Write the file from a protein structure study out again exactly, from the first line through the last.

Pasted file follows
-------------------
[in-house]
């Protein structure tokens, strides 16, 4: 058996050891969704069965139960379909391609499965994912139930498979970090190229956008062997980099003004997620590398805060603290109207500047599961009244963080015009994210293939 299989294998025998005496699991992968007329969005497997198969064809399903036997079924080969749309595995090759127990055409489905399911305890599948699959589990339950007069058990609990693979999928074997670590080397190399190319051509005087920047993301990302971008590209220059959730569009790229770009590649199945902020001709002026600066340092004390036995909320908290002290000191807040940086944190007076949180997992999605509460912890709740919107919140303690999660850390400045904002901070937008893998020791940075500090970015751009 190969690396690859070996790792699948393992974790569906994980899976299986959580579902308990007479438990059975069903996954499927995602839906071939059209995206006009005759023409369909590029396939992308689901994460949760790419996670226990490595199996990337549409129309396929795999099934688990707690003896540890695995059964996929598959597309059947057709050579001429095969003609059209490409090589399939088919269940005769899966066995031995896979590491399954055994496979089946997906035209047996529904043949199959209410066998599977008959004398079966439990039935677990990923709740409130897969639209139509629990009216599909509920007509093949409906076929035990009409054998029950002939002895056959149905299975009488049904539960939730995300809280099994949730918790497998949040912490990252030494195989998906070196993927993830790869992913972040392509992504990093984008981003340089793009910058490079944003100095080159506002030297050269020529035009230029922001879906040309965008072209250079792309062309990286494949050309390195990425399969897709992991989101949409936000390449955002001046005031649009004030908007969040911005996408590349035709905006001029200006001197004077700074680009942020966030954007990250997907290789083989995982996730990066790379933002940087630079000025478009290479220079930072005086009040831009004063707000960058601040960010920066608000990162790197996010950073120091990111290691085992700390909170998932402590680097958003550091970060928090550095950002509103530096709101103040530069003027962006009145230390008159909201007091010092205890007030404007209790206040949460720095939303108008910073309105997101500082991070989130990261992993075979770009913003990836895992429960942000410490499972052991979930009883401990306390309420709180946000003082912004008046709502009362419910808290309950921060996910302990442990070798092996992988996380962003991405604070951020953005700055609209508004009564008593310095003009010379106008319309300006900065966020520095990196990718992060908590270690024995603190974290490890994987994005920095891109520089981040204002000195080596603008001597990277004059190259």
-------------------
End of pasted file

[in-house]
């Protein structure tokens, strides 16, 4: 058996050891969704069965139960379909391609499965994912139930498979970090190229956008062997980099003004997620590398805060603290109207500047599961009244963080015009994210293939 299989294998025998005496699991992968007329969005497997198969064809399903036997079924080969749309595995090759127990055409489905399911305890599948699959589990339950007069058990609990693979999928074997670590080397190399190319051509005087920047993301990302971008590209220059959730569009790229770009590649199945902020001709002026600066340092004390036995909320908290002290000191807040940086944190007076949180997992999605509460912890709740919107919140303690999660850390400045904002901070937008893998020791940075500090970015751009 190969690396690859070996790792699948393992974790569906994980899976299986959580579902308990007479438990059975069903996954499927995602839906071939059209995206006009005759023409369909590029396939992308689901994460949760790419996670226990490595199996990337549409129309396929795999099934688990707690003896540890695995059964996929598959597309059947057709050579001429095969003609059209490409090589399939088919269940005769899966066995031995896979590491399954055994496979089946997906035209047996529904043949199959209410066998599977008959004398079966439990039935677990990923709740409130897969639209139509629990009216599909509920007509093949409906076929035990009409054998029950002939002895056959149905299975009488049904539960939730995300809280099994949730918790497998949040912490990252030494195989998906070196993927993830790869992913972040392509992504990093984008981003340089793009910058490079944003100095080159506002030297050269020529035009230029922001879906040309965008072209250079792309062309990286494949050309390195990425399969897709992991989101949409936000390449955002001046005031649009004030908007969040911005996408590349035709905006001029200006001197004077700074680009942020966030954007990250997907290789083989995982996730990066790379933002940087630079000025478009290479220079930072005086009040831009004063707000960058601040960010920066608000990162790197996010950073120091990111290691085992700390909170998932402590680097958003550091970060928090550095950002509103530096709101103040530069003027962006009145230390008159909201007091010092205890007030404007209790206040949460720095939303108008910073309105997101500082991070989130990261992993075979770009913003990836895992429960942000410490499972052991979930009883401990306390309420709180946000003082912004008046709502009362419910808290309950921060996910302990442990070798092996992988996380962003991405604070951020953005700055609209508004009564008593310095003009010379106008319309300006900065966020520095990196990718992060908590270690024995603190974290490890994987994005920095891109520089981040204002000195080596603008001597990277004059190259």